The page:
Posting day: Sunday, and, sometimes, maybe, extra bits in between.
Sunday February 14th 2021
It’s Monday, and we’ve arranged to meet Bev and the doodles again at Holders Lane.
I’m a little apprehensive after Saturday’s debacle. I don’t want to spoil our friends’ walk. Well, I decide, if the worst comes to the worst, and Isis again refuses to move – which, of course, I am convinced will happen – I’ll just have to suggest that they continue without us.
Then I’ll see if I can persuade Isis to at least have a little sniff around in a quiet woody place close to the car park.
The Doodle Gang arrives, and we make our way up into the woods. Once off lead, Isis is hesitant. She stops and sniffs around, then slowly sets foot on the path. I recount to Bev Saturday’s disappointment, and tell her that I expect it to be a very slow walk.
“But, Pat,” says she indignantly, “It was only her third time in this park. Remember what she was like for months when you first brought her to Kings Heath Park, and when you introduced her to Highbury. Look at her now. Her tail’s up and she’s sniffing away. She can take as long as she wants; we’re not in a hurry.”
As if to prove Bev’s point, Isis ambles slowly along with us. She pauses often to sniff the scents.
“You’re expecting too much of her,” continues my companion. Give her a chance. She needs to get used to the terrain. Let her go at her own pace.”
So we do. She follows Rufus and Nancy, snuffling where they snuffle, and, after a while, finding her own scents to investigate.
We let her stop when she wants to, and carefully guide her when there are tricky obstacles like bridges, ponds, huge logs or impenetrable thickets.
She is entranced when we pause in areas heavily frequented by various tunnelling animals. Whether the entrances are too small to accommodate her whiffling nose or large enough for her to shove in her whole head, she walks on the spot as she sniffs and sniffs and sniffs.
She stays close to us, and, much more frequently than usual, her spotty pink nose connects with my hand or leg.
It is obvious that she is a very happy dog and enjoying herself immensely.
Over the next few days, I think about Bev’s observations, and how strange it is that it often takes another person to see what someone is doing.
She is absolutely right. I have become so used to Isis being independent in the places she knows that I’m treating her like an ordinary dog.
How could I be so stupid?
On our next two or three visits with the Doodle Gang, Isis is still careful, but her confidence grows by the day. There are several little wooden bridges across the paths through the woods. Until she gets familiar with the their layout, one of the humans shepherds her over them. Soon though, she is able to navigate them herself.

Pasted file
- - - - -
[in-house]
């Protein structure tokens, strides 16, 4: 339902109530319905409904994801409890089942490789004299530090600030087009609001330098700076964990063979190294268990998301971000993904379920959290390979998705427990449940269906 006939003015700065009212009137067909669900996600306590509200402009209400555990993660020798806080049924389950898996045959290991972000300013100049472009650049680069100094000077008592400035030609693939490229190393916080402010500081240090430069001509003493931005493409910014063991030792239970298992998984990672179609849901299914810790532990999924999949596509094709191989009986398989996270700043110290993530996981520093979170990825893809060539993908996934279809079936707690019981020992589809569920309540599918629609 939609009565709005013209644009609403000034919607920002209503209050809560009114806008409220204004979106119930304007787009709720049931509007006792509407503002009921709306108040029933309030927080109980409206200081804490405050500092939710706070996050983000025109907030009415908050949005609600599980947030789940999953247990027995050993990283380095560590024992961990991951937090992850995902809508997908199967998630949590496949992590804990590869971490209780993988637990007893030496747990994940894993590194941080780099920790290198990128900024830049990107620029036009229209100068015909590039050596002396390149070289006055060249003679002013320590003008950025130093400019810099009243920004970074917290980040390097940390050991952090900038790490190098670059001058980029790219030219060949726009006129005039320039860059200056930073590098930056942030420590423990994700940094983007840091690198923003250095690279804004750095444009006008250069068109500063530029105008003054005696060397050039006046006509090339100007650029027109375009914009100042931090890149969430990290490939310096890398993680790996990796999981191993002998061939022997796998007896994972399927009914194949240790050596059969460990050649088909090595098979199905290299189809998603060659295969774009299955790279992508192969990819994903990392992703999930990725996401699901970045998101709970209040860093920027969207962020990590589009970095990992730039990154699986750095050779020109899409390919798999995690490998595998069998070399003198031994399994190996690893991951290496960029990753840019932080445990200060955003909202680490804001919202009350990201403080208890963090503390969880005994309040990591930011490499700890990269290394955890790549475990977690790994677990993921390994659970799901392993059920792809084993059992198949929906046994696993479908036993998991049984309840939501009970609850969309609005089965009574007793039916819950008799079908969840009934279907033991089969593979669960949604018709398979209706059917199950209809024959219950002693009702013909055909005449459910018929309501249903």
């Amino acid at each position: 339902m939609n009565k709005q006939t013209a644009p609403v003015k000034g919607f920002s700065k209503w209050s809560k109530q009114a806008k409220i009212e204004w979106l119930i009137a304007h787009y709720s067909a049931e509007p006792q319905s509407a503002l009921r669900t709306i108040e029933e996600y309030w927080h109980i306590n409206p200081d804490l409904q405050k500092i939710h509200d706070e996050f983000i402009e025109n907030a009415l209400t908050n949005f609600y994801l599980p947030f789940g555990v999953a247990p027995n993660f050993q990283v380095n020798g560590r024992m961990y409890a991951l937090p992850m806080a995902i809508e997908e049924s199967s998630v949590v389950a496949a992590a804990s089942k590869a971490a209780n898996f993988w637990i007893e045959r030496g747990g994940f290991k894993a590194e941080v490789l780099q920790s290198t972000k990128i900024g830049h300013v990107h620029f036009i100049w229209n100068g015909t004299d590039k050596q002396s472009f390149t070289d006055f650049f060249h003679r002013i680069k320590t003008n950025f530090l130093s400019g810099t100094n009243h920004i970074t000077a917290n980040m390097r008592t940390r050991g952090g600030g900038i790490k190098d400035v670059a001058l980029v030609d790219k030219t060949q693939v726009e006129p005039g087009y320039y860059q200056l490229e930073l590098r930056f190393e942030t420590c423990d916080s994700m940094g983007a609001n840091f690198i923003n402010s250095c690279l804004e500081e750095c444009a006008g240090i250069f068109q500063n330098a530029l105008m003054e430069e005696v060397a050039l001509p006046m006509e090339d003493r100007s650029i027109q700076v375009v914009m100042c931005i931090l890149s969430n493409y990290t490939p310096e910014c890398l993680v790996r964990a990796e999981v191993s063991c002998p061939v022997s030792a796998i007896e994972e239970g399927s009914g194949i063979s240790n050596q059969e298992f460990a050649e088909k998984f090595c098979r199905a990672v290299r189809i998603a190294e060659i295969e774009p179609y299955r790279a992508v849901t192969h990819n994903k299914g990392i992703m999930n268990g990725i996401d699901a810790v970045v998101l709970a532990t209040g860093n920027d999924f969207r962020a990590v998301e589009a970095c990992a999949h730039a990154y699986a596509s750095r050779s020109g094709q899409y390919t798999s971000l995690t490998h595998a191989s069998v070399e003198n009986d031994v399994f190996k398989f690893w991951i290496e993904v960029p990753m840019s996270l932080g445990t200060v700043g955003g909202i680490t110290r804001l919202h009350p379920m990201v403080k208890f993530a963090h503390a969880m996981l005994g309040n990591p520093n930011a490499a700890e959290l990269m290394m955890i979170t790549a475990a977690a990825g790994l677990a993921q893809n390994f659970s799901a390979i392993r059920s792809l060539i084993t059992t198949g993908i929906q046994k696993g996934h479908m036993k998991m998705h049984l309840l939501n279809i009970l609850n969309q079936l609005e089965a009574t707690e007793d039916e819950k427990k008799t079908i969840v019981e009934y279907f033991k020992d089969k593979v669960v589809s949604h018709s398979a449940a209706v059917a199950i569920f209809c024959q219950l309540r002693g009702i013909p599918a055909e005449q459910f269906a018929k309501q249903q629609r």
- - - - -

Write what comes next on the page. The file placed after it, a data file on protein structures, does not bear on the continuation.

She is so much more relaxed now.
So am I. Too relaxed, in fact, so that when we take a different path one day, I forget that she doesn’t know the bridges on this route.
She walks over the side of the first bridge. Fortunately, it’s a shallow drop and she lands on her feet. It’s still muddy under foot, and the ditch is lined with a thick layer of fallen leaves, so she comes to no harm. Momentarily, she looks a little surprised, but soon climbs the little bank back up to the path, and carries on as though nothing has happened.
One day, while Isis and I are walking alone, we come across a young man looking into one of the small ponds. He walks down from the pond as Isis and I walk up towards it. Knowing that Isis, unaware, of course, of the approach of walkers, joggers and cyclists alike, will almost certainly walk into him, I grasp her collar and move her aside. But he tells me that he likes dogs, and doesn’t care if she walks into him.
He asks me about my unusual looking Isis as many people do, and I tell him about her. He is intrigued by her story. Isis approaches him and carefully walks round him sniffing his trousers. Then she returns and stands by my side.
From dogs, we move on to talk about nature in general. The parakeets are particularly vocal today, and he tells me of his father’s delight when he first heard the squawk of a Birmingham parakeet! Parakeets originate in the Punjab where his dad lived, apparently, and this is where he had last heard them.
We go on to talk about environmental issues, the efforts now being made to balance the needs of populations with their natural environments, of experimental rewilding projects on large estates, about urban forests and city centre parks. It transpires that A works in conservation.
We talk for at least thirty minutes. Apart from another careful sniff around my companion’s trousers, Isis stands still by my side. She’s not done this before. I wonder if it’s because I am talking to a stranger, and she feels I’m her responsibility!
As soon as we set off again, she trots ahead to her newly established favourite place, high up, next to the fences which mark a boundary between the woods and the bottoms of gardens.
Here, she goes into play mode.
So we both have a memorable walk.
And, for the icing on the cake, as they say, on the way back to the car we come across my friend Am. Because of Lockdown, we’ve not met for months.
Isis are in Holders Woods for three hours, and it’s been brilliant.
*Isis came from the Aeza cat and dog rescue and adoption centre in Aljezur, Portugal. For information about adopting an animal from the centre, contact firstname.lastname@example.org or www.dogwatchuk.co.uk